Yair Lapid's quest to be the epitome of the new Israeli
In a media career that spanned three decades, 48-year-old Lapid has done everything to epitomize the 'new Israeli' and, since there is no clear definition of what that is, he has strived to create it in his own image.
Broadcaster-columnist-author Yair Lapid is now – as of Sunday – an "official" politician. It may seem baffling to those unfamiliar with the man that, according to polls, some ten percent of Israelis would be willing to cast their vote for his new party, which has not yet even been formed. But those who have followed Lapid over the years know it is impossible to find him a parallel in the spheres of American or British journalism and politics.
In a media career that spanned three decades, 48-year-old Lapid has done everything to epitomize the "new Israeli" and, since there is no clear definition of what that is, he has strived to create it in his own image. For eight years he presented the eponymous "Yair Lapid" talk show on Channel Two prime time, in which the last question he presented to each of his guests was, "What is Israeli in your eyes?" In perhaps one of the greatest giveaways of his career, he interviewed his father, journalist-turned-politician Yossef "Tommy" Lapid, whose answer to this question was an emotional, "You."
While Lapid Junior now seems to be emulating his father by leaving media for politics, there is only a superficial resemblance between the two cases. While Tommy Lapid took pride in his Hungarian origins, writing cookery books redolent of paprika and tour-guides to classical Europe, his son yearns to be the ultimate Sabra. And while the father almost entered politics by accident, agreeing at the last moment to step in and save the nearly-extinct Shinui faction, subsequently leading it to electoral success in two campaigns, his son has been planning his platform for years and, by all reports, intends to launch his very own, resolutely middle-of-the-road party.
Lapid breathed journalism from birth: his maternal grandfather was a founder of Maariv newspaper, his father one of its most prominent writers and his mother a best-selling author and playwright. He didn't waste a minute in his pursuit of the family vocation, serving his army duty as a reporter for the Israel Defense Forces magazine "Bamahane" and, following that, launching his own meteoritic career on the pages of Maariv.
Lapid is a talented writer. Early forays in small poetry magazines showed he had a promising future in that field. But he preferred the mass-market. After fifty years of familial loyalty to Maariv, he crossed the road and flogged his popular weekend column to Yediot Ahronot, which offered both big money and a much wider audience. On television, he plowed a similar furrow, moving from the staid national broadcaster to commercial Channel Two.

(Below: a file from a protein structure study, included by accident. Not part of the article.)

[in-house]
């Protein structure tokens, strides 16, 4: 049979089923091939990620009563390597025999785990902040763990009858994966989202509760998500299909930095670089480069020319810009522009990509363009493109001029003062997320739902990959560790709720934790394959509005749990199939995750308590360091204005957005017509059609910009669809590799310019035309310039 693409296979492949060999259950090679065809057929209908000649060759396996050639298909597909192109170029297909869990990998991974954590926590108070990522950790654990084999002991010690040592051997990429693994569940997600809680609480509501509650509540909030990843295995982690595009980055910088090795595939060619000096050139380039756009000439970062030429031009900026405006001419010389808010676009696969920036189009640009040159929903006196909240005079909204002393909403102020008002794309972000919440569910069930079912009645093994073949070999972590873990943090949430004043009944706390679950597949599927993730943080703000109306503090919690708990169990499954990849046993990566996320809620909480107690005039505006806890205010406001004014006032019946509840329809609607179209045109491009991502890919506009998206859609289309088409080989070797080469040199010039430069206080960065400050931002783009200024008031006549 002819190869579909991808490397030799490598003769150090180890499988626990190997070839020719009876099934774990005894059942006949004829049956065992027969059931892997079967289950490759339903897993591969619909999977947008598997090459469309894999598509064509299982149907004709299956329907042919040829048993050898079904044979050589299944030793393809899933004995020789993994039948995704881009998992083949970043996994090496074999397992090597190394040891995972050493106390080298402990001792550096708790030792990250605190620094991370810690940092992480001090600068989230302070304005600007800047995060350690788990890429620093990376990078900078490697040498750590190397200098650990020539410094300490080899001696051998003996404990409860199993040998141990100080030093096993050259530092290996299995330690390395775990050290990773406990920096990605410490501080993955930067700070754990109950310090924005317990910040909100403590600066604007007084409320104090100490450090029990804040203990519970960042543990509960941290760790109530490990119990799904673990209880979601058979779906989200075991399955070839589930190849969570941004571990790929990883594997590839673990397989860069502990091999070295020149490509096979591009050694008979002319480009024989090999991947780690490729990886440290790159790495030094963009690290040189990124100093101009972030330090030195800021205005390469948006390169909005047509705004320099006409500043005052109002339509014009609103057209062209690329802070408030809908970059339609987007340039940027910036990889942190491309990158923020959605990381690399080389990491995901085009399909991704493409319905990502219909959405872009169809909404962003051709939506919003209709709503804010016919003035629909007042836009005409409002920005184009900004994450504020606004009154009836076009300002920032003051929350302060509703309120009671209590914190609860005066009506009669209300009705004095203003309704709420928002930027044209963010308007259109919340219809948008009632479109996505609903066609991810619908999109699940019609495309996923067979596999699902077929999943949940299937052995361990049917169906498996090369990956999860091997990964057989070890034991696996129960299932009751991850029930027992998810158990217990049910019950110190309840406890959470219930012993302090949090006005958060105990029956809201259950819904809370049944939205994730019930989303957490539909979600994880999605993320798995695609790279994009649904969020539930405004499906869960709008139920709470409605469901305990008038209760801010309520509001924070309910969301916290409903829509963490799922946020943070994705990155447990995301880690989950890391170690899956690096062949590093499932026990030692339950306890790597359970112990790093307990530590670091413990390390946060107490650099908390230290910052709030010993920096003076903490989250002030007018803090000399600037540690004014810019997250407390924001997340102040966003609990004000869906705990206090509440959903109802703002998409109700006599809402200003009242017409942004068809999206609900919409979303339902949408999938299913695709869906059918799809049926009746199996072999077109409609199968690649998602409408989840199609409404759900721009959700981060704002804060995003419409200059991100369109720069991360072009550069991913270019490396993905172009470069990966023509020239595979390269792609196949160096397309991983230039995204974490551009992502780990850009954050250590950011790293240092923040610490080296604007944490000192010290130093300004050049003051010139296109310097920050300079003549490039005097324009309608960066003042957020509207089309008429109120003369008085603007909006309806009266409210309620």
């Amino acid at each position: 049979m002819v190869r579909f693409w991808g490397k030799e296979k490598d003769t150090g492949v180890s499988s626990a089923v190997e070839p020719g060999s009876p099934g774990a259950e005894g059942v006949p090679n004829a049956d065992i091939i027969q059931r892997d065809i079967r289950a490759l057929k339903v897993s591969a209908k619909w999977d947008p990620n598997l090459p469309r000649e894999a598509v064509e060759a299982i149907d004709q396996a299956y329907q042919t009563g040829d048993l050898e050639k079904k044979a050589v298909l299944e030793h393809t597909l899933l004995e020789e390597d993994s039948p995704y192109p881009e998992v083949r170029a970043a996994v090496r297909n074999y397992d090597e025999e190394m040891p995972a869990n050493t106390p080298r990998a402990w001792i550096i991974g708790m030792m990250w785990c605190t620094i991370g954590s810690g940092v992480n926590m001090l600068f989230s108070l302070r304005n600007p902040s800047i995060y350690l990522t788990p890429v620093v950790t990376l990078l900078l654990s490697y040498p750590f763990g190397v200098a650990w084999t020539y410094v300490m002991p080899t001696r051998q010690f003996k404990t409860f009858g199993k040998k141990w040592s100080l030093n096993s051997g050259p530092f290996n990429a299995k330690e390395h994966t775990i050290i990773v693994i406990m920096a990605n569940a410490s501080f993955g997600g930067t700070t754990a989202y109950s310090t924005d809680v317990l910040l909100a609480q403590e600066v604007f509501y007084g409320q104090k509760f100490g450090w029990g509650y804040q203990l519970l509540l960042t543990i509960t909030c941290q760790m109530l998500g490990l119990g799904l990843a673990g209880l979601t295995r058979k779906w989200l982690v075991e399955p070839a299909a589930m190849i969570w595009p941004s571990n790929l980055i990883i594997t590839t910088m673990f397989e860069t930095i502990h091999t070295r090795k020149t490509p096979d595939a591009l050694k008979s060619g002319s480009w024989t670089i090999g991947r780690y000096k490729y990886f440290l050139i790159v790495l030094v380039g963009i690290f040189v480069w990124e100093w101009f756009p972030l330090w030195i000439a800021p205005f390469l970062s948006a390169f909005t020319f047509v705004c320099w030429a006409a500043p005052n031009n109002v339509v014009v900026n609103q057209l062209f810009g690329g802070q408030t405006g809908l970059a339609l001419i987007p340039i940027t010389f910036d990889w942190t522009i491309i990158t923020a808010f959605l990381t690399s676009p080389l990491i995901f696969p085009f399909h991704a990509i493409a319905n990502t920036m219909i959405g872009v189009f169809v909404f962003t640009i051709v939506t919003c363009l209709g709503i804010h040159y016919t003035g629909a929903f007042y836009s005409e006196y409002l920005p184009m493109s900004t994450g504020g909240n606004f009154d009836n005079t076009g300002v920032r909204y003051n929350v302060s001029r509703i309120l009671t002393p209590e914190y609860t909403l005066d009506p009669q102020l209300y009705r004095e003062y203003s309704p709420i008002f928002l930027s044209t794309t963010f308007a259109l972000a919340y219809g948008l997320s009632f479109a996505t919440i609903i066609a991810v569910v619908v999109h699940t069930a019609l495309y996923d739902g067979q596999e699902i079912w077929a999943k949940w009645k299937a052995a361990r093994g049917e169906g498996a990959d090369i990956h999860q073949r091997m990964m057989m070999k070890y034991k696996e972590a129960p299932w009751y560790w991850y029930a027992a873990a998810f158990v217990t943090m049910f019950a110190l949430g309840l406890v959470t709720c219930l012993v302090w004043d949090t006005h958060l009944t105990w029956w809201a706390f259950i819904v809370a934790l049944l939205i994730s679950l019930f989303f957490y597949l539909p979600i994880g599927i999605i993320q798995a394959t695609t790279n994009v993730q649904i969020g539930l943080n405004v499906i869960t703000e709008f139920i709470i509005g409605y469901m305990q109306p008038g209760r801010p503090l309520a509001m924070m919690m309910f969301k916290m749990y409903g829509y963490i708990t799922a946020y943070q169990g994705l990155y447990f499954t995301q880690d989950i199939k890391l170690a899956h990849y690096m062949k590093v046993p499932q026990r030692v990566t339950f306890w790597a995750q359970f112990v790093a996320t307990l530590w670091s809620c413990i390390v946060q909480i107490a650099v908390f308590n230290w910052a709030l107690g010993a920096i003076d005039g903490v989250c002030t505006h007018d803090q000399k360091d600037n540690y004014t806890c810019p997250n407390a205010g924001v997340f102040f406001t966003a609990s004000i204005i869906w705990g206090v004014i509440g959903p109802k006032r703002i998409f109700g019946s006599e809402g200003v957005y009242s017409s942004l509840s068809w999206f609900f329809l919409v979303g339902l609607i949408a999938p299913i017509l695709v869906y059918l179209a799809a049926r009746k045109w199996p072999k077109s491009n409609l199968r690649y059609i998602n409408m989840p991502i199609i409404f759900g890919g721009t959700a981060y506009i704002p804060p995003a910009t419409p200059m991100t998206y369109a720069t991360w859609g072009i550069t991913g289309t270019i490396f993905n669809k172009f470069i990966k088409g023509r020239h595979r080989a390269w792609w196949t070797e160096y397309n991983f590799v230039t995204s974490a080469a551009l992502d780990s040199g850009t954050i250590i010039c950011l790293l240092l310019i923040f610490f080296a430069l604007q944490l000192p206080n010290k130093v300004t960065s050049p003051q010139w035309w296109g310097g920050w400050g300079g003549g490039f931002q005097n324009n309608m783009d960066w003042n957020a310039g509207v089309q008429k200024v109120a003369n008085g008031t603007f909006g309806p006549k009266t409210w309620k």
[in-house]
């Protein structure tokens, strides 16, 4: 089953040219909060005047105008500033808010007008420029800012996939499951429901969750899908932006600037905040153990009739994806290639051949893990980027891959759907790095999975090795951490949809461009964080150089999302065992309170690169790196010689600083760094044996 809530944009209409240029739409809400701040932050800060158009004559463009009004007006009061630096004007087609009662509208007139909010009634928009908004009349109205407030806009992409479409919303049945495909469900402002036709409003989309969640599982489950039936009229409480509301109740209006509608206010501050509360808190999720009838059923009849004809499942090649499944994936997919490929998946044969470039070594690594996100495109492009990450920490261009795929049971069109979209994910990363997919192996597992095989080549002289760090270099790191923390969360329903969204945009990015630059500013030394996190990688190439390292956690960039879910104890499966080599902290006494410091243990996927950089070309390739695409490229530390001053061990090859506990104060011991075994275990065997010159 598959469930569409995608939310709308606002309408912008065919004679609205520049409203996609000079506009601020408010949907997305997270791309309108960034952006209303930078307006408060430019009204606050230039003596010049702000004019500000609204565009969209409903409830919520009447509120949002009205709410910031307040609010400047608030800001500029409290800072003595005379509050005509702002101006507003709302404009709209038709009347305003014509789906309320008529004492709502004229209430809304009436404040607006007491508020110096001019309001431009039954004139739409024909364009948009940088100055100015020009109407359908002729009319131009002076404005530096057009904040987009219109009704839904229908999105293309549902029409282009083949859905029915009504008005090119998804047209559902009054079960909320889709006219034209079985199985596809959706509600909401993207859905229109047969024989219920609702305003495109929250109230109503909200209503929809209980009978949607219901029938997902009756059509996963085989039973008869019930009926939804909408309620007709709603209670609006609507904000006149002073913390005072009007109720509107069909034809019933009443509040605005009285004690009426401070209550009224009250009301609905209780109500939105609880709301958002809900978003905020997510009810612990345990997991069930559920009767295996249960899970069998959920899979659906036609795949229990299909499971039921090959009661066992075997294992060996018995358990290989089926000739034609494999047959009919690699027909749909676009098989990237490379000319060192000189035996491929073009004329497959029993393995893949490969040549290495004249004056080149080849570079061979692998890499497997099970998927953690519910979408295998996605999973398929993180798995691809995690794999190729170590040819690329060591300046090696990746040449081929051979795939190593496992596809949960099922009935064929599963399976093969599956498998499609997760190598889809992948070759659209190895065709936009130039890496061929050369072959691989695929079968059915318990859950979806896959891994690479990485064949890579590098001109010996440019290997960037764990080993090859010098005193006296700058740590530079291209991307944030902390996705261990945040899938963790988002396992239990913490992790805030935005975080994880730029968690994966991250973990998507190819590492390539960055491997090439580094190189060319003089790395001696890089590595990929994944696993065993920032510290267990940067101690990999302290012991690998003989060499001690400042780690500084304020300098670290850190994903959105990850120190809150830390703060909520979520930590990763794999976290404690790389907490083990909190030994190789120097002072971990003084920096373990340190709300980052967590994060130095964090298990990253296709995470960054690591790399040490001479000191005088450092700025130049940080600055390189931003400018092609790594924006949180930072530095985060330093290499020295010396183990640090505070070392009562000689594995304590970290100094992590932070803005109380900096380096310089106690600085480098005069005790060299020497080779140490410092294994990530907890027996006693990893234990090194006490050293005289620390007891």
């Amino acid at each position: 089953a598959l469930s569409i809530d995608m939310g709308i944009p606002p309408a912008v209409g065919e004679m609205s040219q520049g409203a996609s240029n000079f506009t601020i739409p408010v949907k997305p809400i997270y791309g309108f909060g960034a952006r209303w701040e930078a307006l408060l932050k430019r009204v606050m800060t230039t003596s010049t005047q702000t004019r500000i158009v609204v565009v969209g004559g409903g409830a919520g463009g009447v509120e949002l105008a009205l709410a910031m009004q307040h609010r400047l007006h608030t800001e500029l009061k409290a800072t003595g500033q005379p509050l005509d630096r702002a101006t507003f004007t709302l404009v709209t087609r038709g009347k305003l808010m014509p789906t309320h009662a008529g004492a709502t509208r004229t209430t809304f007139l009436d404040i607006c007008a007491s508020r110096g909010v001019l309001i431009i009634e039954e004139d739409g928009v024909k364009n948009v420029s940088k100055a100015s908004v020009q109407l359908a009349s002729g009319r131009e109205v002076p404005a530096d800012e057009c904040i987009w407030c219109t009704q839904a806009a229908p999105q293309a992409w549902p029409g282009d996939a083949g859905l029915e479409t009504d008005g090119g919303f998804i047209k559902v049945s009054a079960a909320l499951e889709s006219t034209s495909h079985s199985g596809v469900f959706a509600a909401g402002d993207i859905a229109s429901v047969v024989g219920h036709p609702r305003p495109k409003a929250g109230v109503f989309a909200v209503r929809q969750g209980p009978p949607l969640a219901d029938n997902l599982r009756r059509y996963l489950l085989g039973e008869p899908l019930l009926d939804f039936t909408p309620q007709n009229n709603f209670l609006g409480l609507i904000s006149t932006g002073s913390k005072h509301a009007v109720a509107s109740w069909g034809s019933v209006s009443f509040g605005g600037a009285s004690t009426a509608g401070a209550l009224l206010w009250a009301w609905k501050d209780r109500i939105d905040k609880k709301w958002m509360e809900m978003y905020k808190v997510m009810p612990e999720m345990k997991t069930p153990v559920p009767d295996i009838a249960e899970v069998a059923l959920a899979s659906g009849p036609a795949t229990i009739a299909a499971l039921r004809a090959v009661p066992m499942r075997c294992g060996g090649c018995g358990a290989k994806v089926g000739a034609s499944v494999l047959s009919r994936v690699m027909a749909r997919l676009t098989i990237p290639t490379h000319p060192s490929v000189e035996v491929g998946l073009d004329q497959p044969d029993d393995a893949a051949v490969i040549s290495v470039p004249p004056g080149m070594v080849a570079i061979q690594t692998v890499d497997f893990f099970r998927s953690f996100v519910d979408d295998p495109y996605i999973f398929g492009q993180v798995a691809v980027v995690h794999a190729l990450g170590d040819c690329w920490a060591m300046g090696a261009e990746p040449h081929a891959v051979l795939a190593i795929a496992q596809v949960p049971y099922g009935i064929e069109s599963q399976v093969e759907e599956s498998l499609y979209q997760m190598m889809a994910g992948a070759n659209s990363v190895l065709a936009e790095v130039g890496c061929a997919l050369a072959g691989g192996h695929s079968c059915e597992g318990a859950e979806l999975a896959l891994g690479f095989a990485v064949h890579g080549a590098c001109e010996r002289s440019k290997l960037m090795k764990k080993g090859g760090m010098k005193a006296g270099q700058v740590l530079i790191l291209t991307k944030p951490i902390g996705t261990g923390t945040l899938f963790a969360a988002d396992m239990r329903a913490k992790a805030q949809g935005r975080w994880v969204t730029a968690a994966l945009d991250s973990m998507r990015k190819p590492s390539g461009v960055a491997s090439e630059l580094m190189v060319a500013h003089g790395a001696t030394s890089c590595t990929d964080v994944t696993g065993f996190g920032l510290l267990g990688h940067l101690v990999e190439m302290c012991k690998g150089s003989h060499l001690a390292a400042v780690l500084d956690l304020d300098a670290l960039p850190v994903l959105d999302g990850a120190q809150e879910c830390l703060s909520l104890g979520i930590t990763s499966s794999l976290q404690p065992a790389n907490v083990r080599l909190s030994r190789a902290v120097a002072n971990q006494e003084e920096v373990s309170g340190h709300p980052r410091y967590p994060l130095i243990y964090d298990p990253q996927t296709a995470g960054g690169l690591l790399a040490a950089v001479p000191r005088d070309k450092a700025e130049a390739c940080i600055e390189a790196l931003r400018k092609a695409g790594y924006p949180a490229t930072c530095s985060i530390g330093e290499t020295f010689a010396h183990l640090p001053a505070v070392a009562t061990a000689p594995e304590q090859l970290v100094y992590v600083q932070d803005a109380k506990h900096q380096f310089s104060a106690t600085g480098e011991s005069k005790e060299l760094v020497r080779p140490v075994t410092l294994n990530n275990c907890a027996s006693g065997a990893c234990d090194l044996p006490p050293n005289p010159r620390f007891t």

Over the years, he established his credentials as a polymath for the masses. In the late 1980s and early 1990s, he tried his luck in Hollywood and on the local movie scene - appearing in a couple of films and even entering the boxing ring for a few disastrous bouts - but he steadily gravitated toward more "serious" media. He wrote everything - plays, detective stories and pop songs - always with the knack of producing bestsellers. On the way, he utilized his film-star looks to make millions in advertising and was routinely voted one of Israel's sexiest men.
As part of his trajectory toward middle-aged respectability, the subjects of his weekly columns changed from folksy family-life fodder to weighty perorations on the main issues of the day and Israel's future. Essentially, he was building up a manifesto for a "sane" mainstream Israel.
He took care not to stray too far to either extreme. He remained secular, but also connected to Jewish roots and biblical sources, in favor of compromise with the Palestinians but full of sympathy for the settlers, projecting a vision of a westernized Israel with a Mediterranean aroma. If no man can be all things to all people, Lapid has certainly tried.
His most significant career move - until now - took place four years ago, when he lowered the curtain on his talk show, terminated his advertizing contracts and became a full-time political journalist, anchoring Channel Two's flagship news program, Ulpan Shishi (Friday Studio). He opened his first night with the self-regarding words "I am Yair Lapid and I am wearing a tie."
Though he frequently denied it, his columns and public appearances over the last few years were increasingly those of a politician with a plan on the stump. His prevarications in recent months sounded particularly pathetic as more details emerged of public figures planning to run with him in the next elections and a team of unofficial advisors already devising his elections strategy. Now that he has finally taken the plunge, it is clear he has already mastered the politician's art of deception.
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